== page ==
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Meeknefs and charity are the ftriking traits of the Christian character. The haughty pagan trampled, with exultation, on his proftrate foe: But the humble votary of Christianity is taught to bewail the misfortune of an enemy. The mild precepts of our holy religion are calculated to refine the morals, to improve the understanding, and to better the heart: And perhaps it was owing to their intrinfic value, and fuperior tendency to civilize mankind, that the refinement and polished manners of the moderns have so far exceeded those of the ancient inhabitants of Italy and Greece.


What befits the man of morality, is not furely repugnant to the functions of a Chriftian. Both ought to feel the philanthropic glow; both ought to yield to the sympathetic fenfations of friendship and benevolence. It is the duty of both to heal the differences of mankind: But furely neither can be justly cenfured for aiding the injured in their claims of redrefs of wrongs. That an individual has proftituted his profeffion; that hundreds have fuffered by the chicanery of the terriers of the law, can no more be objected to the liberal profeffor, than the affumed prerogative of the Roman pontiff in the remiffion of fins, can vilify religion, or the petty larceny of a taylor can ftamp a ftigma on the


Having thus premised, I fhall proceed to ftate fome of the advantages which mankind derive from lawfuits: And,

1. Philofophers tell us, that man, in a state of na ture, or in the first stages of civil life, is guided folely by his instincts and paffions; and that the selfish and groffer affections predominate. The defires of the favage are limited to his food, his female, and fleep. If he is difturbed in the enjoyment of these by the intrufion of his neighbour; if the latter feizes the prey or the wives of the former, what is the confequence? the immediate forfeiture of life: The keennefs of appetite. or infatiate revenge prompts the one to butcher the o



After mankind have emerged from this wild ftate, but before the establishment of due fubordination and regular government, if one man fhould make an attack on the poffeffions or perfon of another, where could the latter find redress, but in a fimilar return on the depredator? In the progress of civilization, and on mankind's emancipating themselves from anarchy and confufion, individuals were vefted with judicial powers, and the determination of differences was fubmitted to their wisdom. Unimpaffioned neutrality, introduced the lex talionis, whereby the wrongs of the individual were redreffed according to the immutable principles of natural equity, and alfo determined the punishment of him, who, by his dangerous machinations or actions had forfeited the protection of civil government. Instead of the dagger and the club, was introduced the erudition, the perfuafive reafoning, and the pompous declamation of the lawyer; while the fury of conflicting parties now harmlessly evaporates in a Court of Justice. Thus, law-fuits are beneficial to the community.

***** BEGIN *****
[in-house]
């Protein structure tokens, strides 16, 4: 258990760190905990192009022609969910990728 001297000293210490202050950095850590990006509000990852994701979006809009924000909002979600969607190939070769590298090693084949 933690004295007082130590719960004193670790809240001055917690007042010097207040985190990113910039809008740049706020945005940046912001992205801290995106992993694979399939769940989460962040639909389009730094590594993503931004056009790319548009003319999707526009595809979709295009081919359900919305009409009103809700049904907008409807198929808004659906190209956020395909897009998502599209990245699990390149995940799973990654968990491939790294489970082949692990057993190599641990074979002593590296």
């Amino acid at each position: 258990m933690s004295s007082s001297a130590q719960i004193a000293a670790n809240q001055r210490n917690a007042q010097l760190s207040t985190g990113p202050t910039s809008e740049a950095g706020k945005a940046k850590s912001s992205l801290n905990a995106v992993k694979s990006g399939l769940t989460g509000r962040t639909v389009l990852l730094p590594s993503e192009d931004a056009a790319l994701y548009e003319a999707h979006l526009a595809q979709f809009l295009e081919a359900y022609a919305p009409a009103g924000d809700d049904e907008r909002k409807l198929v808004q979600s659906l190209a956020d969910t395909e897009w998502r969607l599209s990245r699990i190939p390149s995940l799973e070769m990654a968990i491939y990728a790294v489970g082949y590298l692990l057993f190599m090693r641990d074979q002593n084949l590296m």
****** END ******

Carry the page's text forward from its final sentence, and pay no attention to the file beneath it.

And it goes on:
2. Self-intereft, under the cloak of patriotism, has divided the British parliament into two illuftrious factions, the ministerial party and the oppofition. Politicians have regarded this difunion, and conflict of sentiments and interests, as the grand bulwark of our liberties. On the one hand, the encroachments of the royal prerogative are reftrained, while, on the other, democratical licentioufnefs is repreffed. A parliamentary dispute attracts and engages the attention of the nation; but a wary minifter effects his purposes with more readiness and facility, by clandeftine, than by open and avowed attempts. By the former, the nation is lulled into fecurity, and their jealousy fleeps in peace; but by the latter, their minds are agitated, their pasfions inflamed, and their fears alarmed. During an exemption from foreign wars or inteftine commotions, the human mind is, in fome degree, enervated by tranquil

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lity; but nothing contributes more effectually to keep alive the fpirit of freedom, than a multiplicity of lawfuits. I have, in the preceding article, remarked the effects of diffention in a ftate of nature, and in the origin of civil fociety. The refentment of the illiterate and untutored barbarian is easily excited; and his arm is prompt, and prepared to glut his vengeance. But revenge is fatisfied, when its object is no more; and the tempeft of the paffions foon fubfides into a calm. An action in a Court of Juftice preferves and continues an active spirit of oppofition, whereby mankind are prepared to dispute and maintain their civil rights, and not to fuccumb under the preffure of arbitrary and imperious oppreffion. The injured remembers that he is a Briton, and, with undaunted firmnefs, demands redrefs. Does the grievance originate from the throne? A thoufand arms are elevated to fecond him in his claim. Thus law-fuits are beneficial to the British conftitution.